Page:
Field of Science

End of exams!

So exams finally finished! Going out with a bang for the final practical paper, which was evil to the point of being insane. It seemed to be designed to cover material we hadn't been taught, about half way through I seriously began to wonder whether I'd missed a few lecture courses somewhere.

Had there been a lecture on how to calculate glycolytic flux? Was there a chemistry course I'd somehow missed? Had flow cytometry been covered at some point without my knowledge?

But no. it turned out they did actually expect us to work out how to calculate glycolytic flux from first principles. In an hour. IN FINALS. AND apparently remember back to A-level chemistry.

*is dead, Jim*

Anyway now I have more time on my hands, I want to start properly getting into research blogging. And the truly interesting stuff should start next month, when I get back into the lab. =D


...would be a lot easier if the lecturers gave better notes. Notes that didn't leave me trying to work out colour-coded protein domains printed in greyscale with four very small slides to a page surrounded by unhelpful notes which turn into random squiggles when I drift off.

It's the option lectures that are scaring me at the moment. First terms stuff I've kind of got a hold on but I'm a bit lost with the options stuff, because I wasn't revising it as I went along. The reason I wasn't revising it? Because I was simultaneously trying to do an 8am-6pm five-days-a-week lab work project with a 5000 word write-up worth (wait for it) a whole 10% of my mark.

I swear this department is trying to kill me. Why I've agreed to do another year of it I don't know. (Except that the lab work was FUN. Just mental. Fun and mental. Like me :p )

But as soon as I get out of here, I am definitely going to make a headlong dash for the microbiology department and stay there. They will probably work me just as hard and just as crazily, but at least the scenery will be different.

Either dull or revolutionary, no middle ground...

I decided to have a go at some proper 'research blogging' today; taking an article and turning it, figures and all, from highly scientific language into understandable English. But I got as far as looking at the current issue of Nature, when I saw this quote, in a short piece down the side (about whether scientists are dull or not):

"Because, it seems to me, most working scientists have either long since accepted that they are not of the ‘revolutionary’ type exemplified by greats such as Isaac Newton, Charles Darwin and Albert Einstein, or never strived to be."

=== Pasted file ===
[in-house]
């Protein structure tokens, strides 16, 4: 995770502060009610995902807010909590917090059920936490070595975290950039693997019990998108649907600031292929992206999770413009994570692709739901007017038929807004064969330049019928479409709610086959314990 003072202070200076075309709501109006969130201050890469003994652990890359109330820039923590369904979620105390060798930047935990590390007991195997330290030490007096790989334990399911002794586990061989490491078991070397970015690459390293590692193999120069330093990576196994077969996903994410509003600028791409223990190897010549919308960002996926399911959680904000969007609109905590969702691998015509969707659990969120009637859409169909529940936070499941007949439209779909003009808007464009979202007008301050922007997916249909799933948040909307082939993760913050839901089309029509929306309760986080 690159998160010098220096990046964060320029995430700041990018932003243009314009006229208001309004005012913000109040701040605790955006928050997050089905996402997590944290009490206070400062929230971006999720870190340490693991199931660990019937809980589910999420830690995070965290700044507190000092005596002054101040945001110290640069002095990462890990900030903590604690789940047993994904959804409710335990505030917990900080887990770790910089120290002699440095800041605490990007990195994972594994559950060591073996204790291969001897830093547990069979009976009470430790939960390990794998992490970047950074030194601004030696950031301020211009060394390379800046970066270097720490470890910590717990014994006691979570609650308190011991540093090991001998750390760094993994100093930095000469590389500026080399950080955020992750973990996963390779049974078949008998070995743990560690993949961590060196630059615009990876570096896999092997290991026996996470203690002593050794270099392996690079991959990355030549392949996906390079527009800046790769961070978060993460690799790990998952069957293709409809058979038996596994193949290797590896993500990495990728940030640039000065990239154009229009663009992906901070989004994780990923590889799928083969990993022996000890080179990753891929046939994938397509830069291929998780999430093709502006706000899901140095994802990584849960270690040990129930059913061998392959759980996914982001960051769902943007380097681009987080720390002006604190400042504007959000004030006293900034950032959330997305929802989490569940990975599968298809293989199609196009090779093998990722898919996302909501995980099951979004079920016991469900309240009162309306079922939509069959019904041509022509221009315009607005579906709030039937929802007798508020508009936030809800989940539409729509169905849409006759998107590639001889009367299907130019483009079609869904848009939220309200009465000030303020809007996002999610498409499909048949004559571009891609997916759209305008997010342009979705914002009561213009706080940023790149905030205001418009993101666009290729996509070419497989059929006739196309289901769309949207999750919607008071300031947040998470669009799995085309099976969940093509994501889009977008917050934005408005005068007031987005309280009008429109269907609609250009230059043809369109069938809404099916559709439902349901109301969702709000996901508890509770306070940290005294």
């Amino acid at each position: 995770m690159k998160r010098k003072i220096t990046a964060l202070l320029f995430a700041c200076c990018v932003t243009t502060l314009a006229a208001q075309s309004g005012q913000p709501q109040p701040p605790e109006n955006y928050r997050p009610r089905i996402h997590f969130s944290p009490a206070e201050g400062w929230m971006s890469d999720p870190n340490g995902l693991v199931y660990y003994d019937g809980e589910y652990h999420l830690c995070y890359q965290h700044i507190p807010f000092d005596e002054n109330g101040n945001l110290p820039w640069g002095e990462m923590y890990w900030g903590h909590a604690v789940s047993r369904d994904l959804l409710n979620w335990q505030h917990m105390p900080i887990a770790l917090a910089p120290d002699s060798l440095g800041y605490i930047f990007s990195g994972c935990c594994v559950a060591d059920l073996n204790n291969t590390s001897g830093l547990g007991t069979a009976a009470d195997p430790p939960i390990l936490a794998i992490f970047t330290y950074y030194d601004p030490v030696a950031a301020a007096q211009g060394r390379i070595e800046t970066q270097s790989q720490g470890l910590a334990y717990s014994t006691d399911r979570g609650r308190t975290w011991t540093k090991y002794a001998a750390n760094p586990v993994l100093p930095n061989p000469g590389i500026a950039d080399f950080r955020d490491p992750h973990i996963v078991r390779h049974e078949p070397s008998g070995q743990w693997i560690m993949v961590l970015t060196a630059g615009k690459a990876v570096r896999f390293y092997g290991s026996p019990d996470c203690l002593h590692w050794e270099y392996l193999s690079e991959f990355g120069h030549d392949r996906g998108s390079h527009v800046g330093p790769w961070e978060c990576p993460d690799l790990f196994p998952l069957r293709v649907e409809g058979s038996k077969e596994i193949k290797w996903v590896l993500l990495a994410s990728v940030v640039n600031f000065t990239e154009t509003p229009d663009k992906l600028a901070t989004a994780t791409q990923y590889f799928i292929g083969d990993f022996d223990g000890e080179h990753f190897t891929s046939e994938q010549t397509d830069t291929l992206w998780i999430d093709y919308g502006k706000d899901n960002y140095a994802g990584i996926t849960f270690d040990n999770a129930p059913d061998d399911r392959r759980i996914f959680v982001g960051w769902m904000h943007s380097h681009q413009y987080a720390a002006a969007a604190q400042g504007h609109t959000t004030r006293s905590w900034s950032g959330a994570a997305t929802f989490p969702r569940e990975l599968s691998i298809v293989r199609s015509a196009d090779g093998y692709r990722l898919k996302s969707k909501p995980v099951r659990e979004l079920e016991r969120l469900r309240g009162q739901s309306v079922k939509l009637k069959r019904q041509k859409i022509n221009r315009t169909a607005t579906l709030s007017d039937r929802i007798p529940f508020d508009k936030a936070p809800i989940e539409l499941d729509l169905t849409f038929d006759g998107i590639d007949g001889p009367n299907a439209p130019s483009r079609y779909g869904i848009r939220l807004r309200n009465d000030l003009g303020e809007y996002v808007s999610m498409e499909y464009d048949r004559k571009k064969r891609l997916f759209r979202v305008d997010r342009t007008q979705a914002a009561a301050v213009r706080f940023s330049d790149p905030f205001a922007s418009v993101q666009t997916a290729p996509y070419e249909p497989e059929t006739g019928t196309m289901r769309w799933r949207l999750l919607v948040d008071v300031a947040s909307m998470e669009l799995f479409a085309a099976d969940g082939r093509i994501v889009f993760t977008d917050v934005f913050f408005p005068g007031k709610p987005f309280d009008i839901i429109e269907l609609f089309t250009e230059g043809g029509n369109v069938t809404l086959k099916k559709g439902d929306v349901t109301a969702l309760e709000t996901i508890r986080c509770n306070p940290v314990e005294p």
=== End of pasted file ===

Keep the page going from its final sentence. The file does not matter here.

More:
I'm sorry, striving to be revolutionary? Darwin? The conservative family man who always vaguely reminds me of Dickens? Although if 'revolutionary' means 'a bit of a bastard' then Newton certainly fits the bill. Their ideas were revolutionary, true, at least in the world of science, but the author here seems to be using revolutionary as an antonym for dull, which in my mind does both words an injustice.

The rest of the piece also seems to suggest that there are two types of scientist: the 'revolutionary' who is vibrant, exciting and unhindered by paperwork, and the 'dull' who just wants to get on with a normal life, seeing research as work rather than vocation. The tone veers wildly between apologetic, defensive, and trying to allot blame. Paperwork and bureaucracy are mainly blamed for the dullness, because apparently none neither of them existed in sixteenth century Cambridge, or Second World War Germany. Apparently geniuses (because the revolutionaries are now geniuses, which should come as news to the Les Mis boys on the barricade) must have "the requisite levels of selfishness and creativity" which fits Newton, certainly, and James Watson as well, but falls short of being fair to Einstein and Darwin. They are also described as "the ‘clever crazy’ type that might belong in an institution" which kind of fits Einstein slightly (or at least fits his hair), Newton maybe, but again, does nothing for Darwin or Watson.

My problem here is that the author is dealing with a stereotype. Why aren't scientists all crazy and enthusiastic geniuses? Because they never were! Some were, true, but that doesn't mean everyone else was dull by comparison. Science is not limited to research drudgery working tirelessly to support and uphold the occasional flash of brilliance; rather the whole process is brilliant, occasionally flashing up bright in the public perception when it produces a particularly intelligent person (Einstein etc), or a particularly good idea (vaccination, antibiotics, etc). It is these flashes which get remembered, and worked into stories, and pointed out years later as stark events that existed on their own.

I resent the fact that I am meant to believe my work is dull but necessary just because I'm never going to reach the dizzy heights of selective fame. I also resent that I am told I should be dull but necessary. Maybe I should dye the front of my hair orange again...

You can read the full article here if your library or institution will let you in. Otherwise, here is a quick summary:
  • There used to be great scientists, revolutionaries, geniuses
  • Nowadays all is dull and boring
  • Well obviously, because there's lots of paperwork and bureaucracy
  • And you need some dull people, to support the ones who make the big discoveries
  • Acutally it's better to be dull
  • The revolutionaries are a bit odd anyway.
Underlying subtext: No I am not envious or unfulfilled, not at all, of course not, why should I be?

Emotions...I knew i was forgetting something...

Slightly baffling BBC Health headline today: "Emotional intelligence 'aids sex'"